Acceptance: Most importantly, Kübler-Ross and Kessler are quick to say that acceptance of the reality isn’t a synonym for being all right or even okay with that reality. That’s a key point. It’s about acknowledging the loss, identifying the permanent and even endlessly painful aspects of it, the permanent changes it’s made to your life and you, and learning to live with all of that from this day forward. In their view, acceptance permits us “to withdraw our energy from the loss and begin to invest in life.” Acceptance permits the mourner to forge new relationships and connections as part of their recovery.
All of this applies to unloved daughters as well, though acceptance remains, for many, somehow out of reach. This is why, once again, the need to mourn the mother you deserved is crucial.
One Daughter’s Story
One of my readers used Kübler-Ross’s framework to describe her own mourning as a work-in-progress. Her mother is still living, so this story is still ongoing. I think her first-person account, quoted in full but anonymously, will be of help to many who are still floundering.
Denial: “I couldn’t believe that a mother would choose to do this to her own child. How could she not love me?”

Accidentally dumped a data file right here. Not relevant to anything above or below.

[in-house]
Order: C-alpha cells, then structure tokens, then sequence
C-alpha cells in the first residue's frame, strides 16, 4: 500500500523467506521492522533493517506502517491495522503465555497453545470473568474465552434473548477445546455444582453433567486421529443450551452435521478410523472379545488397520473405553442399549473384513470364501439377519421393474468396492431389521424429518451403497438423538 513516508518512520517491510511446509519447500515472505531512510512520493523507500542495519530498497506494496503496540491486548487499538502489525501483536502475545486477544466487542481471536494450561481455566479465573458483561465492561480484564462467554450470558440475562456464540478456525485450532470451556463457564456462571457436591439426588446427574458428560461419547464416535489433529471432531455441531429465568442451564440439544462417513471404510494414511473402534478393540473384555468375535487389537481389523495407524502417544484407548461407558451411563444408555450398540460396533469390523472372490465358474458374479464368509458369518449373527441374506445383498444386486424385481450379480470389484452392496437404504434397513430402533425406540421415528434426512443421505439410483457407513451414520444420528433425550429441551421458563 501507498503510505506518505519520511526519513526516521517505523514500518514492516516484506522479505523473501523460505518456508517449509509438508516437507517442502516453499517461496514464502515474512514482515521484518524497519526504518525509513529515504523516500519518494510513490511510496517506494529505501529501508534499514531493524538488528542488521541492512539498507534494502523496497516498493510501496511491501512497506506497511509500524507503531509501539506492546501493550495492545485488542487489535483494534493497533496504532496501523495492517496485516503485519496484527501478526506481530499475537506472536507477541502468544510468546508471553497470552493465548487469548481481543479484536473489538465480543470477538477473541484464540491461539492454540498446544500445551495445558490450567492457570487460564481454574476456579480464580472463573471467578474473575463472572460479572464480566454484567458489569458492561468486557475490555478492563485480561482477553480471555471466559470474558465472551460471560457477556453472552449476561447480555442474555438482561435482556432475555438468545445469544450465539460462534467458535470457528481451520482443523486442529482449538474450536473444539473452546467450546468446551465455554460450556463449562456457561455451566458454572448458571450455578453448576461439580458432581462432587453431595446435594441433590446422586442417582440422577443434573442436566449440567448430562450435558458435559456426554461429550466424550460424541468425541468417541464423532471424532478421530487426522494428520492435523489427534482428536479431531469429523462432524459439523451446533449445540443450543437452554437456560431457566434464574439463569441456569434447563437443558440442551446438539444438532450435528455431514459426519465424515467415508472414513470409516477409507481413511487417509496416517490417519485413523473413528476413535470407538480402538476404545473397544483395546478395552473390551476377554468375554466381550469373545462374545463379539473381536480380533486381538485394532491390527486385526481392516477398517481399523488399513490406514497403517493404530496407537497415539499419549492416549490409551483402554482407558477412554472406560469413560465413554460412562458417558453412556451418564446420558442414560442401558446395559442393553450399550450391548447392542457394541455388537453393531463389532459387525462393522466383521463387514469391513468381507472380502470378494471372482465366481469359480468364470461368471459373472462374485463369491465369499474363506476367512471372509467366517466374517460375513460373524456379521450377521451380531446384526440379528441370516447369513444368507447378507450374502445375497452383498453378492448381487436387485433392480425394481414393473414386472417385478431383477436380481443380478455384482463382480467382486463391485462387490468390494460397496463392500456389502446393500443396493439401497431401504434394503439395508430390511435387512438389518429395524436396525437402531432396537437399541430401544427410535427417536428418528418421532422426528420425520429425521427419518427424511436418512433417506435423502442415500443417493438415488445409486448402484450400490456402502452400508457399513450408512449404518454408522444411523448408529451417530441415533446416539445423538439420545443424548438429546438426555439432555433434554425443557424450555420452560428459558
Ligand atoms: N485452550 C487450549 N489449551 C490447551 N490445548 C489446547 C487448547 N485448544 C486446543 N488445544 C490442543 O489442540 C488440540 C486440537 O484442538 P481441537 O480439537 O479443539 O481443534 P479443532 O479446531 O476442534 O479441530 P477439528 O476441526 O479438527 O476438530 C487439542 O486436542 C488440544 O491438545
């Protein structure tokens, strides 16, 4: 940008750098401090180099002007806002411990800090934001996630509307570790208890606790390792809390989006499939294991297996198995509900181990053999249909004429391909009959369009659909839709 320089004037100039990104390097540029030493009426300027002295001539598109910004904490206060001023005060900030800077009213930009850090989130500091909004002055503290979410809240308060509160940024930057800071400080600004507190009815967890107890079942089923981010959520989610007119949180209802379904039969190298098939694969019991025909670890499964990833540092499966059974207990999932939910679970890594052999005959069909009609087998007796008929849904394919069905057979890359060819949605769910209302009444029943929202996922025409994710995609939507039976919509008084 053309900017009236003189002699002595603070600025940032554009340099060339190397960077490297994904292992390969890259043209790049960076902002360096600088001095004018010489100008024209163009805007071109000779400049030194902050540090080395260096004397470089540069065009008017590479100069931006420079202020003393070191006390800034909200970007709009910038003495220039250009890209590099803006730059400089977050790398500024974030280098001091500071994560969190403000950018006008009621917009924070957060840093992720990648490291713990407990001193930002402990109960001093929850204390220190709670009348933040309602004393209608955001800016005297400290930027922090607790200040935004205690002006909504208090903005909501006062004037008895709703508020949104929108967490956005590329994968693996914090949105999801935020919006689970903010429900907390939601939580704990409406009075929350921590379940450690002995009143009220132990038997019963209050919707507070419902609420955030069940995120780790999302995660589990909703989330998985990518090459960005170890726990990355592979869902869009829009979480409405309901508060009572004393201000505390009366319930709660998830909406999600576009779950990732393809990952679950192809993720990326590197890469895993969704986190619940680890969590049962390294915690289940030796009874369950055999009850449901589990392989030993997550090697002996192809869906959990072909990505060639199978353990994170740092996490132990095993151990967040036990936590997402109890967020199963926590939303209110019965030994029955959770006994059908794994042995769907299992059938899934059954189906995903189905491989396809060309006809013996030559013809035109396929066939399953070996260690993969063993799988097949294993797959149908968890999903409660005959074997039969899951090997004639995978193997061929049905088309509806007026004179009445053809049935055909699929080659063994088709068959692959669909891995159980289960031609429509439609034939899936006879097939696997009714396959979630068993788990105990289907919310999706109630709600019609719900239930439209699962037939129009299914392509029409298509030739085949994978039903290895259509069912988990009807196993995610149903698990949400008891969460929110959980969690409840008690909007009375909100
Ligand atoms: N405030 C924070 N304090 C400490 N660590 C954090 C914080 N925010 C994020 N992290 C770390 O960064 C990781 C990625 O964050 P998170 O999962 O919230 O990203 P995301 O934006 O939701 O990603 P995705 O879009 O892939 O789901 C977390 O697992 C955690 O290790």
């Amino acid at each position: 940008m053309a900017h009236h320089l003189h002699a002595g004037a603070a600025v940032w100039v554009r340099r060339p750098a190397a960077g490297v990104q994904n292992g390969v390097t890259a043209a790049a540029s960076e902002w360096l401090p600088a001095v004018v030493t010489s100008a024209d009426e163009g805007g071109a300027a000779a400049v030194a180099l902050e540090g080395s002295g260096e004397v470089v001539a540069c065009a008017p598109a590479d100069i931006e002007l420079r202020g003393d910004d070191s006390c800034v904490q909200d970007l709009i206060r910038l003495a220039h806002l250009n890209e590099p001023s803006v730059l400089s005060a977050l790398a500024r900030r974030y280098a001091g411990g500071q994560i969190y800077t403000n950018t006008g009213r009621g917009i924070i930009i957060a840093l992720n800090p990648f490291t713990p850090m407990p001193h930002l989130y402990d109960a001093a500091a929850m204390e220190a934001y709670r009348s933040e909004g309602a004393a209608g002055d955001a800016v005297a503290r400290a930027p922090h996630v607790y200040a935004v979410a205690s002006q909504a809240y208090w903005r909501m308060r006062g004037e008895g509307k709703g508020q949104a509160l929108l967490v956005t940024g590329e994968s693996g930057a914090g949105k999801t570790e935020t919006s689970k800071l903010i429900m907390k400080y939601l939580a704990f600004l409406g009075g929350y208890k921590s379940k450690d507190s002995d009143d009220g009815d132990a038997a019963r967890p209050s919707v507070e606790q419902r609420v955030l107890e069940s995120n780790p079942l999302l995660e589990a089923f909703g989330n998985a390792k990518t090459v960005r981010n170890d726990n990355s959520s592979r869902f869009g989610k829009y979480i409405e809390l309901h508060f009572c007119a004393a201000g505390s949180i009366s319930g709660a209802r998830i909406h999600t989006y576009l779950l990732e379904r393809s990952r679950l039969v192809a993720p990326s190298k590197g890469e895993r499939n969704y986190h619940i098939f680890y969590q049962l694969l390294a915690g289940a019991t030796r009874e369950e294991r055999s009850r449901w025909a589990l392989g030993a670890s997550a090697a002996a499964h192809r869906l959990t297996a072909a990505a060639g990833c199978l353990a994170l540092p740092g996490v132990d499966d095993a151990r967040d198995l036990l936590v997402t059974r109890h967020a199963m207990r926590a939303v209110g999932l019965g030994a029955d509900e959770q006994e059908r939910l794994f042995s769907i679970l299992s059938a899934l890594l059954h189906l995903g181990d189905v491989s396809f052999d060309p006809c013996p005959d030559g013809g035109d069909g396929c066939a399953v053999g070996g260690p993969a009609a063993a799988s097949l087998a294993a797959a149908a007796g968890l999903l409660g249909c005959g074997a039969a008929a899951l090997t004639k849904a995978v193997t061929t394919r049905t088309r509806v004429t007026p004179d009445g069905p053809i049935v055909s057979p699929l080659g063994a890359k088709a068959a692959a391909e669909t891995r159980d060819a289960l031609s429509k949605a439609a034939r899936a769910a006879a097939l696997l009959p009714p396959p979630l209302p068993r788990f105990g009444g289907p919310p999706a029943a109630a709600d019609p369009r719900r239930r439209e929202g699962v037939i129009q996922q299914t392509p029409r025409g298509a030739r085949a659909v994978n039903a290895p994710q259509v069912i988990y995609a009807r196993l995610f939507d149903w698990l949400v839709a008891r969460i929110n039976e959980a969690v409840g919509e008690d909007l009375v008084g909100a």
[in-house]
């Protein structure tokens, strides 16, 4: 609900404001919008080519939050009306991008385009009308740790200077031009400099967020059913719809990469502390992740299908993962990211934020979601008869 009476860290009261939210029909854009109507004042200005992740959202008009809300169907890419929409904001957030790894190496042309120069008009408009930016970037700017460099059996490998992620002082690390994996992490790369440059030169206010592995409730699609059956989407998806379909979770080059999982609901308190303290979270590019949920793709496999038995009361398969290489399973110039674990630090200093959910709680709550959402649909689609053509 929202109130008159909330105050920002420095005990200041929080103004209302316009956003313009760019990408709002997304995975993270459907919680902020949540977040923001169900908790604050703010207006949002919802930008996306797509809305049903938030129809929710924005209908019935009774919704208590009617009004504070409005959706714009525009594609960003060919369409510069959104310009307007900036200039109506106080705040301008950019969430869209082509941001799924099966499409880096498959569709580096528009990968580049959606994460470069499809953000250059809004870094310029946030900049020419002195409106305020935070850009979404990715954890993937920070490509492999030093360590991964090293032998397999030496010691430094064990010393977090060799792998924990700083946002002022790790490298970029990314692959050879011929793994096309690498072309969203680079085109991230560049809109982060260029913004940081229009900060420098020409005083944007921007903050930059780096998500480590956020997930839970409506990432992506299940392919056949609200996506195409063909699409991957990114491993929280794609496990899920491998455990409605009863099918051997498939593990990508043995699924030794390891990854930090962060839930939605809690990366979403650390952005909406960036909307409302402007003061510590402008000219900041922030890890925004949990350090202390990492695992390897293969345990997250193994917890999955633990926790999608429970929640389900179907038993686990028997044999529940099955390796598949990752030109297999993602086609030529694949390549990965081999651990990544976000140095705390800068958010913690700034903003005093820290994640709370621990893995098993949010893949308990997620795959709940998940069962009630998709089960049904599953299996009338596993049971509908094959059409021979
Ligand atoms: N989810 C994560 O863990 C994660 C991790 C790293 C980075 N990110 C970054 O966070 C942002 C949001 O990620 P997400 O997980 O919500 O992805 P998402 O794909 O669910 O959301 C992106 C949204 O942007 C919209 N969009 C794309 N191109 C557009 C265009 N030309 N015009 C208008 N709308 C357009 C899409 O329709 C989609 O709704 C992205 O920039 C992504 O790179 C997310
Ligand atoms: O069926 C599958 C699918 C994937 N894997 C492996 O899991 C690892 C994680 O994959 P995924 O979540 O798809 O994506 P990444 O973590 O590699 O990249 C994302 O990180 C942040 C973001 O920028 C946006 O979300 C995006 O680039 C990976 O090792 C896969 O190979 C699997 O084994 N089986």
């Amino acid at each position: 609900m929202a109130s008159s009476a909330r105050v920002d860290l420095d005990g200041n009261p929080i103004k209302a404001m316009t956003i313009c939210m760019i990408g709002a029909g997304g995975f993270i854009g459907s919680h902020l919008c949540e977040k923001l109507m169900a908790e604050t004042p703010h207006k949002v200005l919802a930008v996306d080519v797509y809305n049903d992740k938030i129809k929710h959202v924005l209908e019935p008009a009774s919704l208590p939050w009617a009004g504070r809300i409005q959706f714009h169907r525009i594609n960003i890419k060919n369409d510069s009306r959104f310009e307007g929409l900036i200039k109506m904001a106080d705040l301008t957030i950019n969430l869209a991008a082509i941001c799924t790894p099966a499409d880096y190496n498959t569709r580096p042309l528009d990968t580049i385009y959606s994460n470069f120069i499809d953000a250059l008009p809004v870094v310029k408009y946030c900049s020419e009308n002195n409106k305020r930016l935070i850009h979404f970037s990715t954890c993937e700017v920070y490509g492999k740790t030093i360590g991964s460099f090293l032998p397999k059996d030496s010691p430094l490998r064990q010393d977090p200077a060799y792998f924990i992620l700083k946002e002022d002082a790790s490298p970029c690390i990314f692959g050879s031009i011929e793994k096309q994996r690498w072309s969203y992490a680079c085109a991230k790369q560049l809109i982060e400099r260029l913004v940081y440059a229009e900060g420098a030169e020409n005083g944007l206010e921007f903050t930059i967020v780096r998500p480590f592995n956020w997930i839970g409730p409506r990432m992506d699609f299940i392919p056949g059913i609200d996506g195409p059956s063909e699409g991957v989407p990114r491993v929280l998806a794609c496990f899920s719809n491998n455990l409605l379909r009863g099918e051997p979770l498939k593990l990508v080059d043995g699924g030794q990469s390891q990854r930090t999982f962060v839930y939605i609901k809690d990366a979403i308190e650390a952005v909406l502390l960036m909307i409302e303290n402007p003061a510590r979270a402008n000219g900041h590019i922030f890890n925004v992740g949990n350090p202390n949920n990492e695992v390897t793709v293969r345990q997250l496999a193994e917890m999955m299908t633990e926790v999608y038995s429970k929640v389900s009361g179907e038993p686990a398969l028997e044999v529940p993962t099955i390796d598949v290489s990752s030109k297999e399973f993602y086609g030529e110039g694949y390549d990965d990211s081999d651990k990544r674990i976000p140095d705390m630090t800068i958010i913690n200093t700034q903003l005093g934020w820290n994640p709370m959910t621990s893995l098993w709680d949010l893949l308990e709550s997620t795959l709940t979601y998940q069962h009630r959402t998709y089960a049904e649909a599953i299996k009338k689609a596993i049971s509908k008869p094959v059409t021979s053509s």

Anger: “I was angry for a very long time. Angry for her attitude, what we could have had. But most of all angry at her for her choice that she would rather feel RIGHT than have a relationship with me. She would choose to give it up for the sake of her screwed-up narcissistic self. This is what pissed me off the most.”
Bargaining: “I don’t think I had this stage. There were ‘if only’ feelings, but you can’t bargain with a person like her. It just won’t work.”
Depression: “This stage has lasted decades. When the person is still alive, I think you always have this deep-down hope of reconciliation. Maybe she’ll come around. Maybe on her deathbed, she will have an epiphany of some kind and realize what she’s done. A last moment of clarity and confession. Don’t hold your breath. It’s been hard on me to see my friends and their moms who have great relationships. You think, ‘Why didn’t I get that? I deserve that too, dammit!'”
Acceptance: “I don’t know whether I will ever have this stage fully until she’s gone. One of the ways I have dealt with it is to be the very best mom I can be to my own children. They know all the family history. They get it and understand why I did what I did.”
What does it mean to mourn the mother you deserved?
Just what it sounds like — to grieve the absence of a mother who listened to you, took pride in you, who needed you to understand her as well as she understood you, a woman willing to own up to her mistakes and not excoriate you for yours, and — yes — someone to laugh and cry with.
I look at my relationship with my own daughter and, sometimes, I can see how my younger self would have envied her. Even now, it’s difficult to look past how my mother squandered countless opportunities; chief among them, actually knowing me.